Normal, healthy hair is usually glossy and thick.  An autoimmune disorder known as alopecia areata results in abnormal loss of hair, either in patches, or total body hair-loss, and is one of many autoimmune disorders associated with celiac disease. Malabsorption severe enough to cause malnutrition can also result in thin, sparse, fragile hair. One of the outward signs of hypothyroidism is thinning hair and a loss of the outer third of the eyebrow; hypothyroidism is strongly associated with celiac disease.
    Now let’s look at the brain.  There are, unfortunately, a large number of neurological disorders associated with gluten intolerance and celiac disease, including narcolepsy, depression, ADD/ADHD, Autism Spectrum Disorders, and schizophrenia. There are also movement and balance disorders associated with gluten intolerance, including ataxia - the inability to coordinate movements and balance (gluten ataxia, celiac ataxia, some cases of sporadic idiopathic ataxia). In some cases, when symptoms are severe, this disorder mimics other disorders such as Parkinson’s, Normal Pressure Hydrocephalus, and even Alzheimer’s disease.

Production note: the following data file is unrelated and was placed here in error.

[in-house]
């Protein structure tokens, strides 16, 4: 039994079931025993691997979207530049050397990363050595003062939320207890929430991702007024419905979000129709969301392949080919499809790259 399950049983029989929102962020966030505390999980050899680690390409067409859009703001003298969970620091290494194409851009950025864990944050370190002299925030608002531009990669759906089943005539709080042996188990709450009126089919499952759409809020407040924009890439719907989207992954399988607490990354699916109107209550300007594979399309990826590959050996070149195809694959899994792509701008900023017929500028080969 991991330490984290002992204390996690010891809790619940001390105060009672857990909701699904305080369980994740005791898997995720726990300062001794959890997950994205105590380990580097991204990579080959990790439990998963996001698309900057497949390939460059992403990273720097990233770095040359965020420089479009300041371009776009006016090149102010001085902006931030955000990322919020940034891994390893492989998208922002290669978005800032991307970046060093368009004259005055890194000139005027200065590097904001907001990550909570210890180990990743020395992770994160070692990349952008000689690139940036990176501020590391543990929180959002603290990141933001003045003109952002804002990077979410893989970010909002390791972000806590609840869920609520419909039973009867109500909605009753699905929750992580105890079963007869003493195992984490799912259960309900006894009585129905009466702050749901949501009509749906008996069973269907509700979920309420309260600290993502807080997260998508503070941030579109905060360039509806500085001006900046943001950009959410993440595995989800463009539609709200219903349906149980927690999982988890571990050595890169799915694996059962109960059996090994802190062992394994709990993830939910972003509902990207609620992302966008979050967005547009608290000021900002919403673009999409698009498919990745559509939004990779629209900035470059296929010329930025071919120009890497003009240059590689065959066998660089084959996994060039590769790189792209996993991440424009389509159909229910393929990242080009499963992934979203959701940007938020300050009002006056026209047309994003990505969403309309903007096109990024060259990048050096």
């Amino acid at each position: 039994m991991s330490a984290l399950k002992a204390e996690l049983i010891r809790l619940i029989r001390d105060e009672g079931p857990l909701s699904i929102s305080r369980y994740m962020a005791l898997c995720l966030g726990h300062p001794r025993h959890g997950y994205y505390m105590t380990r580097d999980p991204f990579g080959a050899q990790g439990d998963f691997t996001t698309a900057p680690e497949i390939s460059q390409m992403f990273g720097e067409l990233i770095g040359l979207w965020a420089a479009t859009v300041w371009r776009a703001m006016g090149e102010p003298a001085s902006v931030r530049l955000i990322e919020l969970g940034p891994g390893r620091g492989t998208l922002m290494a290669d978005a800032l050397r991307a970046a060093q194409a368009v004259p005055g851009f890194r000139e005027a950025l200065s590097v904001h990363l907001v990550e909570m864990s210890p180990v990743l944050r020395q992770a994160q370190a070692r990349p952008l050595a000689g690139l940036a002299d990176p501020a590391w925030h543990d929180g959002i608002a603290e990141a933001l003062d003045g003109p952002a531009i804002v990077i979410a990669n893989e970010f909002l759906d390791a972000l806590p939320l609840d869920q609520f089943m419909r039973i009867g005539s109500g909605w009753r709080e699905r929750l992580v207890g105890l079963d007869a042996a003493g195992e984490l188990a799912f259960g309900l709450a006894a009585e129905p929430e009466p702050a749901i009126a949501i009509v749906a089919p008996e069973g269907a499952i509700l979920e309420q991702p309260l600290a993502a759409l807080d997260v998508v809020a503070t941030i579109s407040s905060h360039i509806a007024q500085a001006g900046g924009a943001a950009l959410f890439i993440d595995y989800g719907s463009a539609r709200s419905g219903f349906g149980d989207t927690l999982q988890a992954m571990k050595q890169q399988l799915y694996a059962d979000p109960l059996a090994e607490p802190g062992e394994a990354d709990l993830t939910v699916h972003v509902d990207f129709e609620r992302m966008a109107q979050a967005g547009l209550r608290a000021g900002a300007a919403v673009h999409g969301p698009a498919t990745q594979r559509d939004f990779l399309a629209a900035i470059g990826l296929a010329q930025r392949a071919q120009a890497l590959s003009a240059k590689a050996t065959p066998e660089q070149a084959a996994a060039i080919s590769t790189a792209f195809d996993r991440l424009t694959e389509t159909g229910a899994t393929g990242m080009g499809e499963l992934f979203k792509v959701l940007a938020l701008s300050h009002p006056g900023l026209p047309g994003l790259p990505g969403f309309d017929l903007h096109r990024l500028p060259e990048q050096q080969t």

Headaches are a very common symptom of wheat allergy, as well as gluten intolerance.  Migraines are common in those with celiac disease and gluten intolerance, as are sinus headaches.  These symptoms often decline dramatically after excluding gluten grains from the diet. Sinus problems are common in those with celiac disease, gluten intolerance, and sensitivity to dairy products as well, and are often reversible by making dietary changes. Some people with celiac disease seem to have an altered, highly acute sense of smell – for unknown reasons.
    Night blindness associated with vitamin A deficiency is reversible when malabsorption is resolved and with the addition of a vitamin A supplement. Xeropthalmia, or chronic, often severe, dry eyes, is also related to severe vitamin A deficiency.  It is rare in developed countries, but can be found in some people with malnutrition due to celiac disease.